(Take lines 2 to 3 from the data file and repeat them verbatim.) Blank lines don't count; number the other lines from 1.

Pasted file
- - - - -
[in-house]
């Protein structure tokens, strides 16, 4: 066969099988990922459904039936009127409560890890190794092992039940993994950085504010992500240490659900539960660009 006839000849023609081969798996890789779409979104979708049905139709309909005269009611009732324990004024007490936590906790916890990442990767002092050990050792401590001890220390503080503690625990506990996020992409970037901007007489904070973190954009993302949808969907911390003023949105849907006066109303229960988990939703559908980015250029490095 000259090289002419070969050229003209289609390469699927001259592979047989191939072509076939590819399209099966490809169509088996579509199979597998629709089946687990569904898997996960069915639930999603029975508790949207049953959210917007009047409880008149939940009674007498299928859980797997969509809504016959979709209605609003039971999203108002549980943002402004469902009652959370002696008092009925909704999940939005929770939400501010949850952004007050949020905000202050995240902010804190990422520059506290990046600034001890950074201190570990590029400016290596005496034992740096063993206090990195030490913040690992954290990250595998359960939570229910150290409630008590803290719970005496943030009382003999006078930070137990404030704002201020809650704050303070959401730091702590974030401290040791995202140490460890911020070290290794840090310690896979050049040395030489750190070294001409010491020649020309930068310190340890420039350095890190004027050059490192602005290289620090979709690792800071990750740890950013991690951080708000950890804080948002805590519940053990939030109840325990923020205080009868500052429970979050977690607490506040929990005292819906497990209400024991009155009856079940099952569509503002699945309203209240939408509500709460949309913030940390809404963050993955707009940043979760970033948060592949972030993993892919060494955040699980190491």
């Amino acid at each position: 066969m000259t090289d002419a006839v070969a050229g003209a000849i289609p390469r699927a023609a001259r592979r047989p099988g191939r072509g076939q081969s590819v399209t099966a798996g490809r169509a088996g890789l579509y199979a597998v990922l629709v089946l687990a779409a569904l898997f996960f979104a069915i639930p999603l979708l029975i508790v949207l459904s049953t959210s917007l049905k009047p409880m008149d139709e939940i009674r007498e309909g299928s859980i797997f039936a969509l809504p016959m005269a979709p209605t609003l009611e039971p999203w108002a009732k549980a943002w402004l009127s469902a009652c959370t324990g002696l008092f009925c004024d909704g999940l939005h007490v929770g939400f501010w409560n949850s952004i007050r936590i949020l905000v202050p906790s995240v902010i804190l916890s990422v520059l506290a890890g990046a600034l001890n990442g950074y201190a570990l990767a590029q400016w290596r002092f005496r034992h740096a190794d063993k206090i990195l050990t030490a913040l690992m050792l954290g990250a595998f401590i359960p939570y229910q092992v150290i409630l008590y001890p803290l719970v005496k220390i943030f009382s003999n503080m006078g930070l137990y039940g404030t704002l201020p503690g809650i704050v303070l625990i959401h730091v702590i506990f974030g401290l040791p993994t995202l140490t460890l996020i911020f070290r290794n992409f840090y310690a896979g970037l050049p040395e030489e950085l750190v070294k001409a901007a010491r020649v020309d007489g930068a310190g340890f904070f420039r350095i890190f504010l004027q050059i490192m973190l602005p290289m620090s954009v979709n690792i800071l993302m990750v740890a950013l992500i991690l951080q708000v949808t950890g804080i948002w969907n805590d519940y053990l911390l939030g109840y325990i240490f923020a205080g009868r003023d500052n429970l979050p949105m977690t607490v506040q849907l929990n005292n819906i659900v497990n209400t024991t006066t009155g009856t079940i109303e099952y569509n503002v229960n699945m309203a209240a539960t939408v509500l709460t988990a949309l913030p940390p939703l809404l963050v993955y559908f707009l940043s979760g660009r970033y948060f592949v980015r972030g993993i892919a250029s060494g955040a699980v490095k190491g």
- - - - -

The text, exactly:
């Protein structure tokens, strides 16, 4: 066969099988990922459904039936009127409560890890190794092992039940993994950085504010992500240490659900539960660009 006839000849023609081969798996890789779409979104979708049905139709309909005269009611009732324990004024007490936590906790916890990442990767002092050990050792401590001890220390503080503690625990506990996020992409970037901007007489904070973190954009993302949808969907911390003023949105849907006066109303229960988990939703559908980015250029490095 000259090289002419070969050229003209289609390469699927001259592979047989191939072509076939590819399209099966490809169509088996579509199979597998629709089946687990569904898997996960069915639930999603029975508790949207049953959210917007009047409880008149939940009674007498299928859980797997969509809504016959979709209605609003039971999203108002549980943002402004469902009652959370002696008092009925909704999940939005929770939400501010949850952004007050949020905000202050995240902010804190990422520059506290990046600034001890950074201190570990590029400016290596005496034992740096063993206090990195030490913040690992954290990250595998359960939570229910150290409630008590803290719970005496943030009382003999006078930070137990404030704002201020809650704050303070959401730091702590974030401290040791995202140490460890911020070290290794840090310690896979050049040395030489750190070294001409010491020649020309930068310190340890420039350095890190004027050059490192602005290289620090979709690792800071990750740890950013991690951080708000950890804080948002805590519940053990939030109840325990923020205080009868500052429970979050977690607490506040929990005292819906497990209400024991009155009856079940099952569509503002699945309203209240939408509500709460949309913030940390809404963050993955707009940043979760970033948060592949972030993993892919060494955040699980190491």
């Amino acid at each position: 066969m000259t090289d002419a006839v070969a050229g003209a000849i289609p390469r699927a023609a001259r592979r047989p099988g191939r072509g076939q081969s590819v399209t099966a798996g490809r169509a088996g890789l579509y199979a597998v990922l629709v089946l687990a779409a569904l898997f996960f979104a069915i639930p999603l979708l029975i508790v949207l459904s049953t959210s917007l049905k009047p409880m008149d139709e939940i009674r007498e309909g299928s859980i797997f039936a969509l809504p016959m005269a979709p209605t609003l009611e039971p999203w108002a009732k549980a943002w402004l009127s469902a009652c959370t324990g002696l008092f009925c004024d909704g999940l939005h007490v929770g939400f501010w409560n949850s952004i007050r936590i949020l905000v202050p906790s995240v902010i804190l916890s990422v520059l506290a890890g990046a600034l001890n990442g950074y201190a570990l990767a590029q400016w290596r002092f005496r034992h740096a190794d063993k206090i990195l050990t030490a913040l690992m050792l954290g990250a595998f401590i359960p939570y229910q092992v150290i409630l008590y001890p803290l719970v005496k220390i943030f009382s003999n503080m006078g930070l137990y039940g404030t704002l201020p503690g809650i704050v303070l625990i959401h730091v702590i506990f974030g401290l040791p993994t995202l140490t460890l996020i911020f070290r290794n992409f840090y310690a896979g970037l050049p040395e030489e950085l750190v070294k001409a901007a010491r020649v020309d007489g930068a310190g340890f904070f420039r350095i890190f504010l004027q050059i490192m973190l602005p290289m620090s954009v979709n690792i800071l993302m990750v740890a950013l992500i991690l951080q708000v949808t950890g804080i948002w969907n805590d519940y053990l911390l939030g109840y325990i240490f923020a205080g009868r003023d500052n429970l979050p949105m977690t607490v506040q849907l929990n005292n819906i659900v497990n209400t024991t006066t009155g009856t079940i109303e099952y569509n503002v229960n699945m309203a209240a539960t939408v509500l709460t988990a949309l913030p940390p939703l809404l963050v993955y559908f707009l940043s979760g660009r970033y948060f592949v980015r972030g993993i892919a250029s060494g955040a699980v490095k190491g």